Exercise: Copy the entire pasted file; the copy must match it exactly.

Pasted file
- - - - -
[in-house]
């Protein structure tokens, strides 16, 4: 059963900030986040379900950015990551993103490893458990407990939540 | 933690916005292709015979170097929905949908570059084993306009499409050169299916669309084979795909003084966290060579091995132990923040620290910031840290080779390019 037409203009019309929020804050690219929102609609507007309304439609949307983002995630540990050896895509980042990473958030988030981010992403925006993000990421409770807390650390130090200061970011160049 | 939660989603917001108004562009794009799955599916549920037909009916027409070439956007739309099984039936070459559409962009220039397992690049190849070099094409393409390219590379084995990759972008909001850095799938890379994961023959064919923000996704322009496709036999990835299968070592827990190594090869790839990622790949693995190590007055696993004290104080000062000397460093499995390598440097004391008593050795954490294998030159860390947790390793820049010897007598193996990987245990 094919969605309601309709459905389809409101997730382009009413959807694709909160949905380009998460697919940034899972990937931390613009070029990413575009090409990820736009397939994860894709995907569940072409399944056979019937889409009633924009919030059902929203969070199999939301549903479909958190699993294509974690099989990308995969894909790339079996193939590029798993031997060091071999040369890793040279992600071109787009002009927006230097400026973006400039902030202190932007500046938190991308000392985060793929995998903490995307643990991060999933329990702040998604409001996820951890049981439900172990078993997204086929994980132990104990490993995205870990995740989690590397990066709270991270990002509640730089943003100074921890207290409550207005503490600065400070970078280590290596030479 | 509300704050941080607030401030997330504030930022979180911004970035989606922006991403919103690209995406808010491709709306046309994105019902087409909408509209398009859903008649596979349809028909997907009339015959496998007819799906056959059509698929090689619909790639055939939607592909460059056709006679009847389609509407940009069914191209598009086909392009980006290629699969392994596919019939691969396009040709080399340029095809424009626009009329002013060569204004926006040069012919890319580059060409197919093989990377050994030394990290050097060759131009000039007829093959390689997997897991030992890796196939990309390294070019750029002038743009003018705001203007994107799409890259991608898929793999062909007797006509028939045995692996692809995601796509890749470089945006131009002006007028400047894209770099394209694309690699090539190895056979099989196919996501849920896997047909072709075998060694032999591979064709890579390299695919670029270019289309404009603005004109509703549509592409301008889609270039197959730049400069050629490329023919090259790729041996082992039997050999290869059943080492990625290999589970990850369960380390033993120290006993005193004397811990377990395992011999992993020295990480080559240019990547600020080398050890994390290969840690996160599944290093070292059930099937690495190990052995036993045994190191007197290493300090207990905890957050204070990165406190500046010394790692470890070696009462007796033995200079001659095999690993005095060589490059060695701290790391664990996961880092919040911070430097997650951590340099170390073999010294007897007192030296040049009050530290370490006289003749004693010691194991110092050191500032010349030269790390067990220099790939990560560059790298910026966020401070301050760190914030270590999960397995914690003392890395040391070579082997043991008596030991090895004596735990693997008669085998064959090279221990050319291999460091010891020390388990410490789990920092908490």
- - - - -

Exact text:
[in-house]
């Protein structure tokens, strides 16, 4: 059963900030986040379900950015990551993103490893458990407990939540 | 933690916005292709015979170097929905949908570059084993306009499409050169299916669309084979795909003084966290060579091995132990923040620290910031840290080779390019 037409203009019309929020804050690219929102609609507007309304439609949307983002995630540990050896895509980042990473958030988030981010992403925006993000990421409770807390650390130090200061970011160049 | 939660989603917001108004562009794009799955599916549920037909009916027409070439956007739309099984039936070459559409962009220039397992690049190849070099094409393409390219590379084995990759972008909001850095799938890379994961023959064919923000996704322009496709036999990835299968070592827990190594090869790839990622790949693995190590007055696993004290104080000062000397460093499995390598440097004391008593050795954490294998030159860390947790390793820049010897007598193996990987245990 094919969605309601309709459905389809409101997730382009009413959807694709909160949905380009998460697919940034899972990937931390613009070029990413575009090409990820736009397939994860894709995907569940072409399944056979019937889409009633924009919030059902929203969070199999939301549903479909958190699993294509974690099989990308995969894909790339079996193939590029798993031997060091071999040369890793040279992600071109787009002009927006230097400026973006400039902030202190932007500046938190991308000392985060793929995998903490995307643990991060999933329990702040998604409001996820951890049981439900172990078993997204086929994980132990104990490993995205870990995740989690590397990066709270991270990002509640730089943003100074921890207290409550207005503490600065400070970078280590290596030479 | 509300704050941080607030401030997330504030930022979180911004970035989606922006991403919103690209995406808010491709709306046309994105019902087409909408509209398009859903008649596979349809028909997907009339015959496998007819799906056959059509698929090689619909790639055939939607592909460059056709006679009847389609509407940009069914191209598009086909392009980006290629699969392994596919019939691969396009040709080399340029095809424009626009009329002013060569204004926006040069012919890319580059060409197919093989990377050994030394990290050097060759131009000039007829093959390689997997897991030992890796196939990309390294070019750029002038743009003018705001203007994107799409890259991608898929793999062909007797006509028939045995692996692809995601796509890749470089945006131009002006007028400047894209770099394209694309690699090539190895056979099989196919996501849920896997047909072709075998060694032999591979064709890579390299695919670029270019289309404009603005004109509703549509592409301008889609270039197959730049400069050629490329023919090259790729041996082992039997050999290869059943080492990625290999589970990850369960380390033993120290006993005193004397811990377990395992011999992993020295990480080559240019990547600020080398050890994390290969840690996160599944290093070292059930099937690495190990052995036993045994190191007197290493300090207990905890957050204070990165406190500046010394790692470890070696009462007796033995200079001659095999690993005095060589490059060695701290790391664990996961880092919040911070430097997650951590340099170390073999010294007897007192030296040049009050530290370490006289003749004693010691194991110092050191500032010349030269790390067990220099790939990560560059790298910026966020401070301050760190914030270590999960397995914690003392890395040391070579082997043991008596030991090895004596735990693997008669085998064959090279221990050319291999460091010891020390388990410490789990920092908490």